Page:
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Kenwood Radio Equipment

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Kenwood was orginally known as Trio Corporation and the first of their radios I recall was the TS500, an HF radio that was replaced by the TS510 and finally the TS520 and TS520S. They marketed many different VHF FM and multimode rigs in the 70s and 80s.

Kenwood equipment sells successfully on classifieds sites, on Ebay and other auction sites and in private advertisements. They were later known in Australia as Trio-Kenwood, or simply Kenwood.

My Kenwood at Ebay page lists radios currently for sale at Ebay Australia.

You can usually find a variety of Kenwood radios for private sale at Use the advanced search option to list the Kenwood ads.

From the beginning Kenwood's HF ham radio transceivers, particularly the very popular TS520(s) and TS820(S) series, were renowned for smooth high quality transmit audio. This was achieved by using careful design in the mike amplifier stages, and I think they deliberately kept the carrier oscillators quite close to the filter edge, to produce a slightly greater proportion of low frequency audio components that somehow were recognised by listeners as an indication of good quality. Other manufacturers tuned their equipment for communications quality and despite the undeniable ability of the Collins mechanical filter to produce excellent communications audio, a lot of hams really liked the "sound" of the Kenwood gear.

The TS520 and 820 series were similar in many ways but internally used quite different electronics. The mixing scheme in the 520 series was based on a 5.x MHz filter frequency whereas the 820 (and later 430/440) used an 8.8 Mhz frequency. hence the optional filters for these rigs are not interchangeable. The TS530S released in the 80s did use the same 8.8 Mhz filter frequency as the 820 and 430/440 series so, if for example you had bought the CW filter for your TS520S it could not be taken out and put into your TS530S.

The TS820 and TS820S (the S version had a digital readout) had some features that were unusual in their time. There was RF negative feedback in the final amplifier stage, improving the distortion rating (IMD) of the transmitter by some 5 dB. Sounds like a minor feature but when you feed the output of the transmitter into a high power amplifier which amplifies everything, distortion products included, it makes a difference to the interference created in adjacent channels. So the 820 series had a good reputation for not only having "Kenwood transmit audio" but also having a very clean output signal even when it was strong. The other innovation was the IF shift circuit. This allowed the operator to move the BFO relative to the filter, without changing the received carrier frequency. It was done using a phase locked loop which included the BFO signal and the HF oscillator (that is premixed with the VFO before mixing to or from final frequency). Moving the BFO frequency by say 200 to 500 Hz to get rid of an interfering carrier or some buckshot from a nearby ssb signal, you also moved the HF oscillator frequency by the same amount in the opposite direction, leaving no net change in received frequency. This innovation was included in all their later radios and copied in one form or another by other manufacturers.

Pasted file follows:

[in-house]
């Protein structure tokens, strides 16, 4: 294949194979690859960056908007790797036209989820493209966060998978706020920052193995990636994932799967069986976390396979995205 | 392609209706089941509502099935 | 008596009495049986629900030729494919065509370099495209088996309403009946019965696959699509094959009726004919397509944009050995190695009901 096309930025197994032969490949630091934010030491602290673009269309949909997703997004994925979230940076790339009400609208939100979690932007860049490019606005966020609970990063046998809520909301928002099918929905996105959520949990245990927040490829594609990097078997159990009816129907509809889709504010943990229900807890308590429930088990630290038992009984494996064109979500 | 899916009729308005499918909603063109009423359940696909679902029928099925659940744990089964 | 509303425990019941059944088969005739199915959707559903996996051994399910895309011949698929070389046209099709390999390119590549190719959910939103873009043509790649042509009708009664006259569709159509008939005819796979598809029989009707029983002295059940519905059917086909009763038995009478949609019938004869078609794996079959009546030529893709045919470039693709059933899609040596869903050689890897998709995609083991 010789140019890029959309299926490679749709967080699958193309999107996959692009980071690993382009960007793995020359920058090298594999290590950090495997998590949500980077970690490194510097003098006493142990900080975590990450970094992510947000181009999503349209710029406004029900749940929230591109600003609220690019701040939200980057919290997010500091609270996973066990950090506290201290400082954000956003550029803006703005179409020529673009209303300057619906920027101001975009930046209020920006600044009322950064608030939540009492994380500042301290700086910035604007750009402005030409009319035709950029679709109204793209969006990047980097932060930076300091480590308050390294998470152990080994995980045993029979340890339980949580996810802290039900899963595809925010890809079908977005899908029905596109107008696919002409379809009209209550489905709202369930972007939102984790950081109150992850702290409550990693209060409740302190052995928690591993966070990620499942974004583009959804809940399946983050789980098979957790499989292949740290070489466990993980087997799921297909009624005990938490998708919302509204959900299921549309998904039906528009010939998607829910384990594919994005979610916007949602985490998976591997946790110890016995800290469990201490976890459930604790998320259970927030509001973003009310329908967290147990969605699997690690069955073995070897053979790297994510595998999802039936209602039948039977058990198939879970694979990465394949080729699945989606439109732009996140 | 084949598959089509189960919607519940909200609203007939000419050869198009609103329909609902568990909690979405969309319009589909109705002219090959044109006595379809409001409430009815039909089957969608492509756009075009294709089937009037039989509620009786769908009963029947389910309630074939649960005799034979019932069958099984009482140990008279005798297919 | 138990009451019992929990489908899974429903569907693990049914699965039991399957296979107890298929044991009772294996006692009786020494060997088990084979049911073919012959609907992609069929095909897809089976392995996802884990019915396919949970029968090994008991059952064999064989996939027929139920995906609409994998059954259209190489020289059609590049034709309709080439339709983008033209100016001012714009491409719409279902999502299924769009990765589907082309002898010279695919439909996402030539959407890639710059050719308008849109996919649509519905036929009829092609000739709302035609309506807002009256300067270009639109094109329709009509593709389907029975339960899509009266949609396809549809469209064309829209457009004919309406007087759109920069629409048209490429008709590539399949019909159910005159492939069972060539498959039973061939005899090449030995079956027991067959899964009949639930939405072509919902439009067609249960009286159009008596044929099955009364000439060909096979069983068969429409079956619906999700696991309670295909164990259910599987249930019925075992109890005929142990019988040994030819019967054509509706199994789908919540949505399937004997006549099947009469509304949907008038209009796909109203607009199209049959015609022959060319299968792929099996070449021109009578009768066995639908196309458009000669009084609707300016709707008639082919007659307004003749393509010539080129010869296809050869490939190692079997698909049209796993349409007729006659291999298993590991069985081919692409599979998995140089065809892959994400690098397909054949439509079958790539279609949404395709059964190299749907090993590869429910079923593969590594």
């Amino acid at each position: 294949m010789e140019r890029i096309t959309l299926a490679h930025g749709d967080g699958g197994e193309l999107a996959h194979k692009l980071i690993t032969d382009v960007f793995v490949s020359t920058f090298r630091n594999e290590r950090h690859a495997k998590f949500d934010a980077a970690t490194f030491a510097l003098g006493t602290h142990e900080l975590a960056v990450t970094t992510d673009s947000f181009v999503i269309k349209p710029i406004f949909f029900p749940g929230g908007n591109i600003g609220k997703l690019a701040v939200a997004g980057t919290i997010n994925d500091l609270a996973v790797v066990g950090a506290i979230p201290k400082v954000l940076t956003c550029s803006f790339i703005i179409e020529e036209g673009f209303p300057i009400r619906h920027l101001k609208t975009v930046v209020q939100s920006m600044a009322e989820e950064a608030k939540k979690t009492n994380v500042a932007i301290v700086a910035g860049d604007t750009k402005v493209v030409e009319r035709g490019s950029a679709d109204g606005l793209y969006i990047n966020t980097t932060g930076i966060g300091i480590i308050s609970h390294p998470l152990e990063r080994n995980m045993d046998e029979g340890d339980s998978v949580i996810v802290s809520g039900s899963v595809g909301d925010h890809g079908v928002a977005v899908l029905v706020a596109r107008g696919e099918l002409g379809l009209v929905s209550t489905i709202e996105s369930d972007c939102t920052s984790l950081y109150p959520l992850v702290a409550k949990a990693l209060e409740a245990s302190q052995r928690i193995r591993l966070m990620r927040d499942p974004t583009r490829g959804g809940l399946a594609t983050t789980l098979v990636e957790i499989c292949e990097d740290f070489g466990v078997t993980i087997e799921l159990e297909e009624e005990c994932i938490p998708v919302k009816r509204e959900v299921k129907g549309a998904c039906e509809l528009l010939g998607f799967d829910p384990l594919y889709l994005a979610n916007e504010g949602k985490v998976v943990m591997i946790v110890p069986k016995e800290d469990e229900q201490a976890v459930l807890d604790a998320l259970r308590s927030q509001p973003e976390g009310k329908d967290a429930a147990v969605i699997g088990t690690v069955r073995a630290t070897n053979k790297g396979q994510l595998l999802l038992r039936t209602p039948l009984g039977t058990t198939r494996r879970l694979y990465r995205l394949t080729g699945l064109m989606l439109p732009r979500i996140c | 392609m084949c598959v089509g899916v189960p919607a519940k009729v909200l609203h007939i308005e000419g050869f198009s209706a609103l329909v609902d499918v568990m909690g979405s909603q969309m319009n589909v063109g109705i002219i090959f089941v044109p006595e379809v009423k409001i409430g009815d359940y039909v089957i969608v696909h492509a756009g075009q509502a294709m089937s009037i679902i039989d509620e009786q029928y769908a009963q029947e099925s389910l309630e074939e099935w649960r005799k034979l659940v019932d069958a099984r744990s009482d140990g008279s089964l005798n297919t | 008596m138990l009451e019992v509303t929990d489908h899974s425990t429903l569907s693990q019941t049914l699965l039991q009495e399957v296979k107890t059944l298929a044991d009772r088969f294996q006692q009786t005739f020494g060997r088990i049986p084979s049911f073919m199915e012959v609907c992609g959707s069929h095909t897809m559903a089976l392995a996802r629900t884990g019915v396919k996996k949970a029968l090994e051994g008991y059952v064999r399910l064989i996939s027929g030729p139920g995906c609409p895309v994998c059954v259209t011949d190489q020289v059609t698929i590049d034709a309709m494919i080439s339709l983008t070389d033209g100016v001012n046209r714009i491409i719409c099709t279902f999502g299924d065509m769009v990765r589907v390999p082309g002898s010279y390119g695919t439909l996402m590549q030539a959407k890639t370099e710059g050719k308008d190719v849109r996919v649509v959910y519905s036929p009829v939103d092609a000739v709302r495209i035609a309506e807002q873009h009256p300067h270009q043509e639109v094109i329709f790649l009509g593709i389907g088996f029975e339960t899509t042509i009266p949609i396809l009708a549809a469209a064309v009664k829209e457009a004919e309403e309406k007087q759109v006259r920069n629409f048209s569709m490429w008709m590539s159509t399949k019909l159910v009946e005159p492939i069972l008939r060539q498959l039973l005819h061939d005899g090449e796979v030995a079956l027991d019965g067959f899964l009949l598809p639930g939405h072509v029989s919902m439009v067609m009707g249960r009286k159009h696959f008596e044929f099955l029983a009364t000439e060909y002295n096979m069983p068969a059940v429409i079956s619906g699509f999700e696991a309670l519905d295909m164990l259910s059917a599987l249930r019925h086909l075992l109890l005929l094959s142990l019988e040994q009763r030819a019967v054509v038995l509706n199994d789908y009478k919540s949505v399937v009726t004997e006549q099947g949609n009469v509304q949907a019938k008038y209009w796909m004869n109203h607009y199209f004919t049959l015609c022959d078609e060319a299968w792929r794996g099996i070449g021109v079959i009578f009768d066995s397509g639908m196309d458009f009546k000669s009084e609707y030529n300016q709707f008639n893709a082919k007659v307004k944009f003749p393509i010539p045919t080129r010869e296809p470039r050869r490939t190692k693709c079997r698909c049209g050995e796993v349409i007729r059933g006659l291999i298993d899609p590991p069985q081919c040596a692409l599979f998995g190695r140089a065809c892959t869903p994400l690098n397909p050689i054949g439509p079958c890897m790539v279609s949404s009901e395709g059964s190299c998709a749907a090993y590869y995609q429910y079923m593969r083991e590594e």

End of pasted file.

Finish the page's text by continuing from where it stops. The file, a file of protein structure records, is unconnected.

Kenwood released a station monitor the SM220/SM221 which was a small oscilloscope together with RF pickups and a two tone oscillator. This unit made it really easy to perform linearity checks on your external linear amplifier, and check for distortion or faults in the driving radio. There was a panoramic adaptor also available, which had to match your radio as there was one version for the 5.x MHz IF (BS5) and another version for the 8.8 MHz IF (BS8).

My first Kenwood radios were a separate receiver and transmitter, types R599 and T599. These were great rigs to operate as well as being attractive to a technophile. Unfortunately I let myself sell them - I'd gladly buy them back now! A few years later I bought a TS820S then upgraded to a TS430S. One of the factors in the early 80s was that the older gear did not have the 10, 18 and 24 MHz bands, though Kenwood did offer an upgrade kit to add one or two of those bands to the TS820 and the TS180.